Muslim teen arrested over clock accepts Obama's invitation

Texas student detained for bringing handmade clock mistaken for bomb into school said he will accept US President Obama's invitation to White House

Photo by: AFP
Photo by: AFP

14-year-old Ahmed Ahmed Mohamed speaks during a news conference on September 16, 2015 in Irving, Texas

Updated Sep 18, 2015

American Muslim teenager, Ahmed Mohamed, who was arrested for bringing his homemade electronic clock to school said that he will accept US president Barack Obama's invitation to take his clock to the White House.

Mohamed, known as an engineering enthusiast, was arrested on Monday when he took the clock he built from scratch to school, with the intention of impressing his engineering teacher at MacArthur High School. One of his teachers reported the device to the school’s principal who called the police, claiming it looked like a "movie bomb" and transfered him to a juvenile detention centre.

Following the arrest, he was handcuffed and questioned over his intention of building such a device in police headquarters. Reportedly, he was not allowed to call his father during his detention. 

The incident caused outrage and drawn strong criticism on social media when it went viral.

On Wednesday the White House invited the 14-year-old student who had been arrested over the clock that was mistaken for a bomb in Irving, Texas. Press Secretary of the White House, John Earnest, called the incident a "teachable moment" and announced that Mohamed was invited to Astronomy Night at the White House on Oct 19.

US President Barack Obama wrote on Twitter:

“Cool clock, Ahmed. Want to bring it to the White House? We should inspire more kids like you to like science. It's what makes America great.”

Facebook founder and CEO Mark Zuckerberg also invited the ninth-grade student to Facebook's headquarters in California. He wrote on Facebook:

“Having the skill and ambition to build something cool should lead to applause, not arrest. The future belongs to people like Ahmed.”


You’ve probably seen the story about Ahmed, the 14 year old student in Texas who built a clock and was arrested when he...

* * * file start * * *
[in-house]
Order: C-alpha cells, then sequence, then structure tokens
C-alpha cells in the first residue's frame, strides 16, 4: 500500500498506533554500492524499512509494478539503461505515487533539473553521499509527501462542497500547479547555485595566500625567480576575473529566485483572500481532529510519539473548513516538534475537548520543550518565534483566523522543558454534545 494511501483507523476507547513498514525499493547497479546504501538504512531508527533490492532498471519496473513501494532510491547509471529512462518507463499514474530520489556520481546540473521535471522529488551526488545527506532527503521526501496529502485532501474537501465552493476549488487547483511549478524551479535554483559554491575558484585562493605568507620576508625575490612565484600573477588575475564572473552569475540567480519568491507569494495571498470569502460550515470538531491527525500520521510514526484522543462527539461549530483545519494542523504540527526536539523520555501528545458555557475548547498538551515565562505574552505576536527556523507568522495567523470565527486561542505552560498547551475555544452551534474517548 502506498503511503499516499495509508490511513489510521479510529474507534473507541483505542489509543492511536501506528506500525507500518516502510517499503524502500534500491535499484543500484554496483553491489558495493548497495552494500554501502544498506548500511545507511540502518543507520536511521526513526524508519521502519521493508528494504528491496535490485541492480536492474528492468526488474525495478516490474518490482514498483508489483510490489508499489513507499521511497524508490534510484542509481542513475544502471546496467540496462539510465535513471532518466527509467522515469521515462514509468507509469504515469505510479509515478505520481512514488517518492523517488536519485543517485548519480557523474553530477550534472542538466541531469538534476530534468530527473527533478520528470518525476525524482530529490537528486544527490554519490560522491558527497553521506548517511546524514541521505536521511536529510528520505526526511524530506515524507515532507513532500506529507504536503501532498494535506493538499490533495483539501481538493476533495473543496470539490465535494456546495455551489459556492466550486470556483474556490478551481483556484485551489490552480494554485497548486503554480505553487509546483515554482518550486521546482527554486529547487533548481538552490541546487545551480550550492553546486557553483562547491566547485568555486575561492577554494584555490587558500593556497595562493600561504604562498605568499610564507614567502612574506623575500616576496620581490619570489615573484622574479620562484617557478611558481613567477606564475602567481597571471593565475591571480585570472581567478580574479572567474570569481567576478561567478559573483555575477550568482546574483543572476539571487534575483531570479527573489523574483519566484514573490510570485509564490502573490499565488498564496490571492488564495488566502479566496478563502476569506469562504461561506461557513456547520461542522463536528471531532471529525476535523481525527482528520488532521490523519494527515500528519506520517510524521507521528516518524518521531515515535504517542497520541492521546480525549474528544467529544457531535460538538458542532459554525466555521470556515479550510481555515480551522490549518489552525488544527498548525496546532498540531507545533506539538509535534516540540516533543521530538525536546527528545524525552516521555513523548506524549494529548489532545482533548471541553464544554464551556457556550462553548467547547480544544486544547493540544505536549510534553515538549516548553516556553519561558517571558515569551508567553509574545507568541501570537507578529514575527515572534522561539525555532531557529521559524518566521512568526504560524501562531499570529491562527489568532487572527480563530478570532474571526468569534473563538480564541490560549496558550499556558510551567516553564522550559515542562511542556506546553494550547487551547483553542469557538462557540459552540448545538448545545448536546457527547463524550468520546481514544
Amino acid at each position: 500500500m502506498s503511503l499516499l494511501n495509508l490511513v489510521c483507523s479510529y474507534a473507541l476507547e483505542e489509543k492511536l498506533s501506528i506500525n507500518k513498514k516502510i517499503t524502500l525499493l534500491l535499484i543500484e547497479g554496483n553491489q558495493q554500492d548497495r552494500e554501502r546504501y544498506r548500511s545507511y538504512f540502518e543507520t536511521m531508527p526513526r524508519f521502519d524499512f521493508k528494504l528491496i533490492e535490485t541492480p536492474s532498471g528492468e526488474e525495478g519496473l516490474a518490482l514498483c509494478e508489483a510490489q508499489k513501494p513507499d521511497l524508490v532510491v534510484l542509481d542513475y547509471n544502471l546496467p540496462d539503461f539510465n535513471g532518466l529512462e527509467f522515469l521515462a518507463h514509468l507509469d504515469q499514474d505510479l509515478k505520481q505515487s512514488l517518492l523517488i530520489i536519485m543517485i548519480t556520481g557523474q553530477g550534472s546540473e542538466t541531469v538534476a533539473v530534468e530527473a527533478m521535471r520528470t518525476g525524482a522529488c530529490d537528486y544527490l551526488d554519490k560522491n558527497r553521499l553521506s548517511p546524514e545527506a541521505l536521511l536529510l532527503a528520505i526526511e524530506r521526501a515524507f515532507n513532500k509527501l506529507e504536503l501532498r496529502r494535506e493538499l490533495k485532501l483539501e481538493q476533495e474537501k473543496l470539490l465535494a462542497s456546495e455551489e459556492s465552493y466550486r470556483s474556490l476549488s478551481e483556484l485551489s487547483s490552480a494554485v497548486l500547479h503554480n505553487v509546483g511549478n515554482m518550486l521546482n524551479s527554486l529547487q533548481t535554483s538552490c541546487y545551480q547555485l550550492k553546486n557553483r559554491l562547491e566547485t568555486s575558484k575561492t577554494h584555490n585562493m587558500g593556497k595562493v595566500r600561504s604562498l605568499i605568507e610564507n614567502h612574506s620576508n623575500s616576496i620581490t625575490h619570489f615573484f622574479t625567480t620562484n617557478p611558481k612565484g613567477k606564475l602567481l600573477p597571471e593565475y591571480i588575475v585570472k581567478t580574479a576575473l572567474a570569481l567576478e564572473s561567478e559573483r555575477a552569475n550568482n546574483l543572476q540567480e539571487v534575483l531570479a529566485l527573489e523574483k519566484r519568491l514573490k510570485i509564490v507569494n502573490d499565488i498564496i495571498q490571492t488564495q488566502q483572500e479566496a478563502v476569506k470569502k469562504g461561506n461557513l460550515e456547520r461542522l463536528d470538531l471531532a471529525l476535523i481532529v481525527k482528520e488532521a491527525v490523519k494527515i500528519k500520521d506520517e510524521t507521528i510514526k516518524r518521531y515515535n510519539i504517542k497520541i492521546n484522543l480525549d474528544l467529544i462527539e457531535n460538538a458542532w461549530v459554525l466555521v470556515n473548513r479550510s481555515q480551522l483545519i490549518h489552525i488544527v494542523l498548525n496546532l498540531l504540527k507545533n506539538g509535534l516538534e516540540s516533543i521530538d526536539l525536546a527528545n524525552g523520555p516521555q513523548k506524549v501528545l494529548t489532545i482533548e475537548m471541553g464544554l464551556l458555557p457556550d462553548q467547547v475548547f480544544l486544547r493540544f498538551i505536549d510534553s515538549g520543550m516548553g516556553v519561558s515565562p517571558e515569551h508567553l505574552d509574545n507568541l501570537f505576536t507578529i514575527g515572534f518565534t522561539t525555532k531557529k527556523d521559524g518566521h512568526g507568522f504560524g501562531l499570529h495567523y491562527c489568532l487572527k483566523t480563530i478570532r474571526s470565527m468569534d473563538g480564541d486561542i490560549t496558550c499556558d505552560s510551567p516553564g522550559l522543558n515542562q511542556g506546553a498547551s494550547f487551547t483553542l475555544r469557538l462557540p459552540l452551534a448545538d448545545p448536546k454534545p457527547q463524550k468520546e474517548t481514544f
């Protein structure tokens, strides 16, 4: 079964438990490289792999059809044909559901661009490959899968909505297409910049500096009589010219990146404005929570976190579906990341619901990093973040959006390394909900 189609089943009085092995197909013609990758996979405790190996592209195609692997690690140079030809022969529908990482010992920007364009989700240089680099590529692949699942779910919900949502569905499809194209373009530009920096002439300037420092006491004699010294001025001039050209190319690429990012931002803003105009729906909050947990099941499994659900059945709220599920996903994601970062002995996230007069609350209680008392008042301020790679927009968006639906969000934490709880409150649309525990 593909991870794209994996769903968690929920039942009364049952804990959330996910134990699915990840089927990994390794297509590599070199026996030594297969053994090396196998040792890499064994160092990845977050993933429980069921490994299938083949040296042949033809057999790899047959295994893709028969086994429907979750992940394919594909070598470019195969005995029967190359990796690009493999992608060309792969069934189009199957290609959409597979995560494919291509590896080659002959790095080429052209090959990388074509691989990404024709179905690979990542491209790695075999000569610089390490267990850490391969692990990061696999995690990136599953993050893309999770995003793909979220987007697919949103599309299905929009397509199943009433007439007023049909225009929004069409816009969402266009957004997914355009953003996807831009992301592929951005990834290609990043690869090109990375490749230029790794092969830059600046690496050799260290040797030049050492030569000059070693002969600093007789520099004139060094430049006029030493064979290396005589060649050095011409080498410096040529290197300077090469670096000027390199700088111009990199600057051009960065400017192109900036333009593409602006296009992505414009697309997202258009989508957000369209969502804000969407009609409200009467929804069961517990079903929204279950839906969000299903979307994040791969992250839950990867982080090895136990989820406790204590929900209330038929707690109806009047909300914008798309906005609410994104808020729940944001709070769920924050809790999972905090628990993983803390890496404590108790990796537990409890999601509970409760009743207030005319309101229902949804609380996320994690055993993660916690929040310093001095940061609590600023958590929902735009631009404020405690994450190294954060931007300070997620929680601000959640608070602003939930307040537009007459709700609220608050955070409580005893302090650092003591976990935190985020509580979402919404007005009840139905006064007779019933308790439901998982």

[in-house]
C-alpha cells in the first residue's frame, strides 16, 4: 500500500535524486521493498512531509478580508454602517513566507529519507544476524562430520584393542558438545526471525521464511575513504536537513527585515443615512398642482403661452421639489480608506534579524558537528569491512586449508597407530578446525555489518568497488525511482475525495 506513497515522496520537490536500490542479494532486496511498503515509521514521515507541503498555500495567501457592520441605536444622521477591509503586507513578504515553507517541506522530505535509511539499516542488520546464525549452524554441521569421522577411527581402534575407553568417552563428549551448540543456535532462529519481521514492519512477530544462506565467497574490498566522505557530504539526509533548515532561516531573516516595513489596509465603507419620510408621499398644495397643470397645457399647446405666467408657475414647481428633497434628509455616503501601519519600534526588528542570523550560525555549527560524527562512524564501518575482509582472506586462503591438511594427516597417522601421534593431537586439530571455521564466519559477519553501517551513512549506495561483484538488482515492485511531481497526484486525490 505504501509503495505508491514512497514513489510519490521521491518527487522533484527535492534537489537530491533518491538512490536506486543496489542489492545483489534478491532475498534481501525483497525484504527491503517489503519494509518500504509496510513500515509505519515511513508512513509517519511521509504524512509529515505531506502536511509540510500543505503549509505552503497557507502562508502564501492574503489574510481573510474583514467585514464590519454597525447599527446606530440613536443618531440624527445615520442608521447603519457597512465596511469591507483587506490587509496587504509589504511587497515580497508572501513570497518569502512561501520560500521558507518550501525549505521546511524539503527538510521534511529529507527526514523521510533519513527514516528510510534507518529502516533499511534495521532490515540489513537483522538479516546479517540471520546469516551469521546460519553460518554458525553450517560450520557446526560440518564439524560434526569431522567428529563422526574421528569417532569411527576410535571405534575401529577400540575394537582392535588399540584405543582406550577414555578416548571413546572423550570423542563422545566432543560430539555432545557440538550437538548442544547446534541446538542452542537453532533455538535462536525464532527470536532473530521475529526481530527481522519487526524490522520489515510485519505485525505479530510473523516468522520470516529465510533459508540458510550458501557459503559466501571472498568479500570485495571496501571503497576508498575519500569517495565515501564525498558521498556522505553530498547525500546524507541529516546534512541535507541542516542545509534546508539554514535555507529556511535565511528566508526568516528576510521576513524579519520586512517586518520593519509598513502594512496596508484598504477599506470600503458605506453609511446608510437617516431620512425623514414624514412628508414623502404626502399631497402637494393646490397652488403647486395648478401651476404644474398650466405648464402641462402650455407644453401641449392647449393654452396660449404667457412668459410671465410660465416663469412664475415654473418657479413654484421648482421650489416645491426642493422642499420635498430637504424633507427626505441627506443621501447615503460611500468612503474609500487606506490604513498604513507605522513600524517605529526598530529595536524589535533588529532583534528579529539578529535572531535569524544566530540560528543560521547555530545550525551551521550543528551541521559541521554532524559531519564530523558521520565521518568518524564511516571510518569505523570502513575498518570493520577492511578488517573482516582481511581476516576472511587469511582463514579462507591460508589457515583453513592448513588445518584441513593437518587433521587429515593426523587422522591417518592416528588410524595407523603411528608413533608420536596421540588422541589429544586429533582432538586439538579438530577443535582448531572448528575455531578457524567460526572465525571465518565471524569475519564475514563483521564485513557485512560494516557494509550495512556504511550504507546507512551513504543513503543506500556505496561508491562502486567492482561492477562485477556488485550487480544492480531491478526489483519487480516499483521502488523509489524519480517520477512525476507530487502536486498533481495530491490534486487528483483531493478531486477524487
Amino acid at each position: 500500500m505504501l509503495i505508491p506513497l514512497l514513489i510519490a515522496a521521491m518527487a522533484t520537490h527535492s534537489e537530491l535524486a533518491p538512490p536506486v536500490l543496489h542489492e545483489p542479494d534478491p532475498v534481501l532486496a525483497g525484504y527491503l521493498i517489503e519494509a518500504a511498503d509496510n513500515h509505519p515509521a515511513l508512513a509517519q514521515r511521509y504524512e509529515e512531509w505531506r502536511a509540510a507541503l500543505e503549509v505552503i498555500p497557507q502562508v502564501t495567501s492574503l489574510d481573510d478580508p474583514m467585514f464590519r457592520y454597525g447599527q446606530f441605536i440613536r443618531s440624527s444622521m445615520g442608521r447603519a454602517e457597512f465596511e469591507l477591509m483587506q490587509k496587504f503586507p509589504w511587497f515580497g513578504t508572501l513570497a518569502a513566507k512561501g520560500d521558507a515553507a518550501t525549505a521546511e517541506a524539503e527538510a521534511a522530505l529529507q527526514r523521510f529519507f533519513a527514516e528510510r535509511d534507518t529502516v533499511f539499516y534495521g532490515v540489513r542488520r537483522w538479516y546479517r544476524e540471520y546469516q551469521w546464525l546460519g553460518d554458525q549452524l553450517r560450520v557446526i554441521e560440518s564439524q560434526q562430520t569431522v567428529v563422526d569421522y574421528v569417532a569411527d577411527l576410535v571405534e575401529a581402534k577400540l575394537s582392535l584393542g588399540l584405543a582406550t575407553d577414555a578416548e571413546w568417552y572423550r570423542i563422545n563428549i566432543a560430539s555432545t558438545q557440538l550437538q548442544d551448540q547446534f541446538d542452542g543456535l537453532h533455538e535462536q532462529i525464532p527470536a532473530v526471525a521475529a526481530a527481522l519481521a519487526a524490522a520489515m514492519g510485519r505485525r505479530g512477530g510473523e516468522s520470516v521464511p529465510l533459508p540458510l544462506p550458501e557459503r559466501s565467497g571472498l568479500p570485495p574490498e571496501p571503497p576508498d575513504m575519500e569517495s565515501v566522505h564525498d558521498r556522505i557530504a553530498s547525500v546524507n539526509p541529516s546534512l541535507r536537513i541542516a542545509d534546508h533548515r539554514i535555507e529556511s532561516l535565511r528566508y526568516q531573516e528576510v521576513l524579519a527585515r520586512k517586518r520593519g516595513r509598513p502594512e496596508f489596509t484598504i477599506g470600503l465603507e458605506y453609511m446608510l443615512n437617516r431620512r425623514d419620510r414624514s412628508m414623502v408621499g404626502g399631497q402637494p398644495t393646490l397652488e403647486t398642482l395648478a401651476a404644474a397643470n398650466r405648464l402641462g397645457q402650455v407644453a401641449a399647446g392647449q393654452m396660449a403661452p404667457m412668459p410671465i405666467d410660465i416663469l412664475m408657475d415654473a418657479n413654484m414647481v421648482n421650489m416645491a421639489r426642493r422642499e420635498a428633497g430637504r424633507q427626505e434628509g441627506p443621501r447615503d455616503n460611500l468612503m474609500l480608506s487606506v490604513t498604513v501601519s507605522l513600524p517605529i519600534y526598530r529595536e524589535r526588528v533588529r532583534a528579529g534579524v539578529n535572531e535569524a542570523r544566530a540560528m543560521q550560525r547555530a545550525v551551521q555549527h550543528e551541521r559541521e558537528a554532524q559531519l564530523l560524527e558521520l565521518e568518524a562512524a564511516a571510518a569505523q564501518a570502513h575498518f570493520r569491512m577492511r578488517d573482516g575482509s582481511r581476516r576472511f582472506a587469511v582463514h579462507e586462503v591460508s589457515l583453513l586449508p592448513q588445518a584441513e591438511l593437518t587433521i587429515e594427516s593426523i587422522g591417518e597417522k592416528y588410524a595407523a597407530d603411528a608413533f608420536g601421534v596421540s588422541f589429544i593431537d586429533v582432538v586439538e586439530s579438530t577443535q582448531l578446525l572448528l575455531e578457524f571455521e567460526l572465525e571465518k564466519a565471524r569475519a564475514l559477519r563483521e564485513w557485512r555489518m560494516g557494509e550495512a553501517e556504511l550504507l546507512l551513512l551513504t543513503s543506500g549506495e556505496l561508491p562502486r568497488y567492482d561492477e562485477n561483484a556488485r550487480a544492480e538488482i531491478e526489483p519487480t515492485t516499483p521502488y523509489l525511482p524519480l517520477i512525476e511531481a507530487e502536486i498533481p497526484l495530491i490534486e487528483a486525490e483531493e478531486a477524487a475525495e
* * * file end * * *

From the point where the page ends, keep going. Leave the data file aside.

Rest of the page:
Posted by Mark Zuckerberg on Wednesday, September 16, 2015


On Twitter, the hashtag #IstandWithAhmed picked up more than 500,000 mentions. As the hashtag trended, many celebrities, engineers, journalists and companies expressed their support for Mohamed.

Hillary Clinton was among who encoureged the Muslim student after he was quickly arrested after he took his invention to school. Criticising remarks of the police and school staff defending Monday’s detention, saying that the arrest was only to keep students safe she said,

“Assumptions and fear don't keep us safe—they hold us back. Ahmed, stay curious and keep building.”

After his release he said in a press conference that it was very saddened that his teacher got the wrong impression of the clock.

“When I showed it to her she thought it was a threat to her,” he said and added “in my perspective it didn’t look like a bomb,” he added.

He said that the police officers detained him and asked what the clock might be used for. He told police officers repeatedly that his intentions were to only make a clock.

The charges againist Mohamed have been dropped on Wednesday but he remains suspended from school until Thursday.

He stated that he doesn’t care about receiving an apology from the school and the police department, despite he was treated as a "terrorist," but he does want his clock back. 

Thanking everyone for their support messages, he said "I'm thinking about transfering any other schools than MacArthur."

Ahmed’s father, Mohamed Elhassan Mohamed - who is originally from Sudan - said after the incident that his son only wants to invent good things for mankind and the reason why he was mistreated is because of his muslim name, Mohamed.

The Council on American-Islamic Relations reiterated Mohamed's fathers suspicions. Alia Salem, the head of the local branch said that "I think this wouldn't even be a question if his name wasn't Ahmed Mohamed."

TRTWorld and agencies